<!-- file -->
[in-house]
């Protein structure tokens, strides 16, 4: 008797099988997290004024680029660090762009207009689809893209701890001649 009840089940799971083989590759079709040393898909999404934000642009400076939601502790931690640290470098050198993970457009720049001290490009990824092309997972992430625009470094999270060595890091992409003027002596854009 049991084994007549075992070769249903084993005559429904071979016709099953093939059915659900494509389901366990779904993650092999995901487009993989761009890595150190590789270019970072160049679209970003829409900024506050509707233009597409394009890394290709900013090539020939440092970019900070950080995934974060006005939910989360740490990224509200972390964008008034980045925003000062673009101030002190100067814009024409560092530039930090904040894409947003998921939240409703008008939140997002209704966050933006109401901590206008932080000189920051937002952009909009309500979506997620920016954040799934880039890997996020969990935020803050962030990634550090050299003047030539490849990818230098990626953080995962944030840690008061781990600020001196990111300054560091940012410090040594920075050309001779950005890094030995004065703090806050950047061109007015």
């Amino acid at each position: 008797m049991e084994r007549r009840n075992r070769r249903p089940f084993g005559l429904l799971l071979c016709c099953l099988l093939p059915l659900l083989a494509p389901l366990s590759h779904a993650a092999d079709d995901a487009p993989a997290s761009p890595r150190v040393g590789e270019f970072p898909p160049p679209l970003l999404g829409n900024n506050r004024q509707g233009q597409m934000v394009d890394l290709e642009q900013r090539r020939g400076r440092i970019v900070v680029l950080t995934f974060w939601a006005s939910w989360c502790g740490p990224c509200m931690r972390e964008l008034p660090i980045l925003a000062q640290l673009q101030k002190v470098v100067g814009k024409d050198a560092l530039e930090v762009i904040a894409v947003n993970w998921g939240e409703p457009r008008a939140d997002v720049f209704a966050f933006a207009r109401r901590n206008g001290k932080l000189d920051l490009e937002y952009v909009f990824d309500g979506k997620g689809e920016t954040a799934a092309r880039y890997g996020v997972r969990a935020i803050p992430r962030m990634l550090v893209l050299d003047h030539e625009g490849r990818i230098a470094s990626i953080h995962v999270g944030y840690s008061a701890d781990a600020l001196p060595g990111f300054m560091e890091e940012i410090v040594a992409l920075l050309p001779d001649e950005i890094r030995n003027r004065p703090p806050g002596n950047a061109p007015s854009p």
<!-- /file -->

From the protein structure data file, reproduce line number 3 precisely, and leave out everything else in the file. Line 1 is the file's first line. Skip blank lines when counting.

């Amino acid at each position: 008797m049991e084994r007549r009840n075992r070769r249903p089940f084993g005559l429904l799971l071979c016709c099953l099988l093939p059915l659900l083989a494509p389901l366990s590759h779904a993650a092999d079709d995901a487009p993989a997290s761009p890595r150190v040393g590789e270019f970072p898909p160049p679209l970003l999404g829409n900024n506050r004024q509707g233009q597409m934000v394009d890394l290709e642009q900013r090539r020939g400076r440092i970019v900070v680029l950080t995934f974060w939601a006005s939910w989360c502790g740490p990224c509200m931690r972390e964008l008034p660090i980045l925003a000062q640290l673009q101030k002190v470098v100067g814009k024409d050198a560092l530039e930090v762009i904040a894409v947003n993970w998921g939240e409703p457009r008008a939140d997002v720049f209704a966050f933006a207009r109401r901590n206008g001290k932080l000189d920051l490009e937002y952009v909009f990824d309500g979506k997620g689809e920016t954040a799934a092309r880039y890997g996020v997972r969990a935020i803050p992430r962030m990634l550090v893209l050299d003047h030539e625009g490849r990818i230098a470094s990626i953080h995962v999270g944030y840690s008061a701890d781990a600020l001196p060595g990111f300054m560091e890091e940012i410090v040594a992409l920075l050309p001779d001649e950005i890094r030995n003027r004065p703090p806050g002596n950047a061109p007015s854009p």